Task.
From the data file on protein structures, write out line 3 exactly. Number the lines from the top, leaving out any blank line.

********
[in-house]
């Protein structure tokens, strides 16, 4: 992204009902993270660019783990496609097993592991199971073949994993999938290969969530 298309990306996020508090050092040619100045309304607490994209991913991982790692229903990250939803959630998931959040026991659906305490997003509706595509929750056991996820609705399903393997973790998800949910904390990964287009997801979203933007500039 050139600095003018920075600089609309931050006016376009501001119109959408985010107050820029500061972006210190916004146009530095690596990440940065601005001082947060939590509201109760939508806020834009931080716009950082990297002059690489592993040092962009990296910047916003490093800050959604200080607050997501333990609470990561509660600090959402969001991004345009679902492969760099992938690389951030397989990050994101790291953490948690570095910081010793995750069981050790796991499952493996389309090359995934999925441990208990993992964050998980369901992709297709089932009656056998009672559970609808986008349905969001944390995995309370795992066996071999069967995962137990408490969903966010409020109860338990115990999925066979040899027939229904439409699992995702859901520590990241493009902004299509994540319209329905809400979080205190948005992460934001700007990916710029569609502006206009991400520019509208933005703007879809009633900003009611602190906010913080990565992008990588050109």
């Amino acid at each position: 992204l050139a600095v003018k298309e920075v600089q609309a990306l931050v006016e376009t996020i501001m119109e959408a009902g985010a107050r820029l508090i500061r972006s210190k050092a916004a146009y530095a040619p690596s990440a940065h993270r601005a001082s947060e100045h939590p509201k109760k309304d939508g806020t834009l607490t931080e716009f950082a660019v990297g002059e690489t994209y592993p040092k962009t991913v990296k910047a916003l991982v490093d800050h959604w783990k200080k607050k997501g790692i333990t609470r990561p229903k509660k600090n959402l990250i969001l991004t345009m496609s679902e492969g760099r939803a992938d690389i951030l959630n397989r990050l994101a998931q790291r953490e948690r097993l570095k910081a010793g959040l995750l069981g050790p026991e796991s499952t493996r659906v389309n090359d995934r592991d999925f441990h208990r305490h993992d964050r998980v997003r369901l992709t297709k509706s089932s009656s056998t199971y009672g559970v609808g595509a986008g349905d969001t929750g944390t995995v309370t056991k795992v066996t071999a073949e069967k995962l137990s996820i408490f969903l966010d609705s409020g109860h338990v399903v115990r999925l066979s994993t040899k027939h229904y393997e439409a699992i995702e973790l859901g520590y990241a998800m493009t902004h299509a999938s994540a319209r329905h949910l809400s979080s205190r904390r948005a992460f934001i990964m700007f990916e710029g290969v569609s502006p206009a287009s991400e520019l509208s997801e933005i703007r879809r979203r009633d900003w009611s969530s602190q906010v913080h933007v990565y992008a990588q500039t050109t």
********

């Amino acid at each position: 992204l050139a600095v003018k298309e920075v600089q609309a990306l931050v006016e376009t996020i501001m119109e959408a009902g985010a107050r820029l508090i500061r972006s210190k050092a916004a146009y530095a040619p690596s990440a940065h993270r601005a001082s947060e100045h939590p509201k109760k309304d939508g806020t834009l607490t931080e716009f950082a660019v990297g002059e690489t994209y592993p040092k962009t991913v990296k910047a916003l991982v490093d800050h959604w783990k200080k607050k997501g790692i333990t609470r990561p229903k509660k600090n959402l990250i969001l991004t345009m496609s679902e492969g760099r939803a992938d690389i951030l959630n397989r990050l994101a998931q790291r953490e948690r097993l570095k910081a010793g959040l995750l069981g050790p026991e796991s499952t493996r659906v389309n090359d995934r592991d999925f441990h208990r305490h993992d964050r998980v997003r369901l992709t297709k509706s089932s009656s056998t199971y009672g559970v609808g595509a986008g349905d969001t929750g944390t995995v309370t056991k795992v066996t071999a073949e069967k995962l137990s996820i408490f969903l966010d609705s409020g109860h338990v399903v115990r999925l066979s994993t040899k027939h229904y393997e439409a699992i995702e973790l859901g520590y990241a998800m493009t902004h299509a999938s994540a319209r329905h949910l809400s979080s205190r904390r948005a992460f934001i990964m700007f990916e710029g290969v569609s502006p206009a287009s991400e520019l509208s997801e933005i703007r879809r979203r009633d900003w009611s969530s602190q906010v913080h933007v990565y992008a990588q500039t050109t």